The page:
Pupil Premium Grant - Pool Hayes Primary School

Headteacher: Mrs. K Vaughan
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What is Pupil Premium?

The Pupil Premium is additional funding given to schools so that they can support those vulnerable pupils who are at risk of underachievement and close the attainment gap between them and their peers.  In 2022-23, the school will receive Pupil Premium funding of £1,320 per child, based on pupils recorded on the January 2022 school census who are known to have been eligible for Free School Meals (FSM) in any of the previous six years, as well as those first known as eligible in January 2021.

How is it spent?
Schools can choose how to spend their pupil premium money, as they are best placed to identify what would be of most benefit to the children who are eligible.

Pool Hayes Primary School is committed to enabling all children to gain an outstanding education. We recognise that children from economically disadvantaged backgrounds can face particular challenges and welcome the Pupil Premium as an important way to support them.

Download our Pupil Premium Policy here.

Is your child eligible?
Schools are given a pupil premium for:

  • Children who have qualified for free school meals at any point in the past six years. The school receives £1320 for each of these children.
  • Children who are or have been looked after under local authority care for more than one day. These children are awarded a premium of £2300.
  • Children from service families who receive a child pension from the Ministry of Defence. They are awarded £300
If your child was previously entitled to free school meals but is no longer, they will still receive pupil premium based on the 'Ever 6' qualification (a pupil who has ever had free school meals in the past six years).
Main barriers to achievement for Pupil Premium children at Pool Hayes Primary

1. Language and Communication - On entry to school,   oral language skills of PP children are often below expected.  Consequently, many are not achieving ‘Good   Level of Development’ (GLD) in the area of speech, language and communication   by the end of the Foundation Stage.
2. Reading - Some PP children are not achieving ARE (age related expectations) in Reading by the end   of KS2.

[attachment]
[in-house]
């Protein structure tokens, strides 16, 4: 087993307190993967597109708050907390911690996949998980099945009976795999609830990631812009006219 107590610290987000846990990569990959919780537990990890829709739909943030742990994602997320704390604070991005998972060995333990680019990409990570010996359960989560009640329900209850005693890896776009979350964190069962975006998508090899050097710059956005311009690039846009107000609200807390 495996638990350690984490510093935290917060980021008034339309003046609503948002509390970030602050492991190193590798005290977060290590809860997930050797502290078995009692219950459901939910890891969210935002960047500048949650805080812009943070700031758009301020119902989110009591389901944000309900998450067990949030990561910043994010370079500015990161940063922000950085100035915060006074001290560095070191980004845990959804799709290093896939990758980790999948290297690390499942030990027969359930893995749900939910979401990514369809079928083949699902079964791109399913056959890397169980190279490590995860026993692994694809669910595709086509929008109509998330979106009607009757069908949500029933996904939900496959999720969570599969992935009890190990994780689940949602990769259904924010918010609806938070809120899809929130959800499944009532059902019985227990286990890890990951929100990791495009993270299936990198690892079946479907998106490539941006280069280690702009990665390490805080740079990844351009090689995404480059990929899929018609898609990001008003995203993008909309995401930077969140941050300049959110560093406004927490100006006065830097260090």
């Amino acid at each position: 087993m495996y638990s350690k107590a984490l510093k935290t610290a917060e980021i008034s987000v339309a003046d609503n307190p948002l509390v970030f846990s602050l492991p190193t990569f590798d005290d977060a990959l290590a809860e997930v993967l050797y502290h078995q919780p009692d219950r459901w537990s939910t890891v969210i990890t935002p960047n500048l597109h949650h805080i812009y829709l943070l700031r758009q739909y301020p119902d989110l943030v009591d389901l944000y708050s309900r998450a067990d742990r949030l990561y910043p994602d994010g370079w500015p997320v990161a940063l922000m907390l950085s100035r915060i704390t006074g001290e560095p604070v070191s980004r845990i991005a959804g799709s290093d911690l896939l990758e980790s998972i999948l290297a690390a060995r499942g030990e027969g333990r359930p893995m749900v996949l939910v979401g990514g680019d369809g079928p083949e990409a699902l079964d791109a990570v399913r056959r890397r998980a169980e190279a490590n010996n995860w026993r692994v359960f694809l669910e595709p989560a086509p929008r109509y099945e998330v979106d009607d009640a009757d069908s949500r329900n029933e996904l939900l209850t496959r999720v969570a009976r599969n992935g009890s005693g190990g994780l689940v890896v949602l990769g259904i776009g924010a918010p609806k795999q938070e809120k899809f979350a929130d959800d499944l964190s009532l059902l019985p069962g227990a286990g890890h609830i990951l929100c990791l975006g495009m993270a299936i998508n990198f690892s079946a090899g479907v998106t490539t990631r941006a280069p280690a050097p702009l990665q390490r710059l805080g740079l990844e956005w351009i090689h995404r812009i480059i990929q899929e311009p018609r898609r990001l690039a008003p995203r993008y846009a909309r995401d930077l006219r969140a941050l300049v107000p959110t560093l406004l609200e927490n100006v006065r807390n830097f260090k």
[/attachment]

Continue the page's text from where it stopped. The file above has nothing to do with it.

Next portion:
3. Writing - Some PP children are not achieving ARE in Writing by the end   of KS2.
4. Maths - Some PP children are not achieving ARE in Maths by the end of   KS2.
5. SEMH – Pupils’ social and   emotional needs are hindering the development of academic resilience and progress.   Many PP pupils suffer from poor self-esteem, self-regulation, rules and   routines.
6. Access to wider   opportunities – Some children continue to have less access to the cultural   and social experiences that would enhance their skills, knowledge and understanding.
How we will overcome these barriers to achievement?
We aim to tackle these barriers by focusing resources, teaching, support and interventions to accelerate progress and reduce the attainment gap between Pupil Premium and non-pupil premium children and to provide them with a high quality learning environment. We will continue to provide a range of opportunities – both formal and informal – for parents or carers of Pupil Premium pupils to engage with the school and to support their children with their learning.
For more detail of how we intend to support our Pupil Premium pupils during the 2023-24 academic year please read our Pupil Premium Strategy Statement. It is published here.


The pupil premium strategy will be reviewed at the end of the academic year, July 2024. However the impact of the current strategy is under constant review and changes will be made as and when required to ensure that pupil premium children are able to achieve the highest possible levels of achievement.

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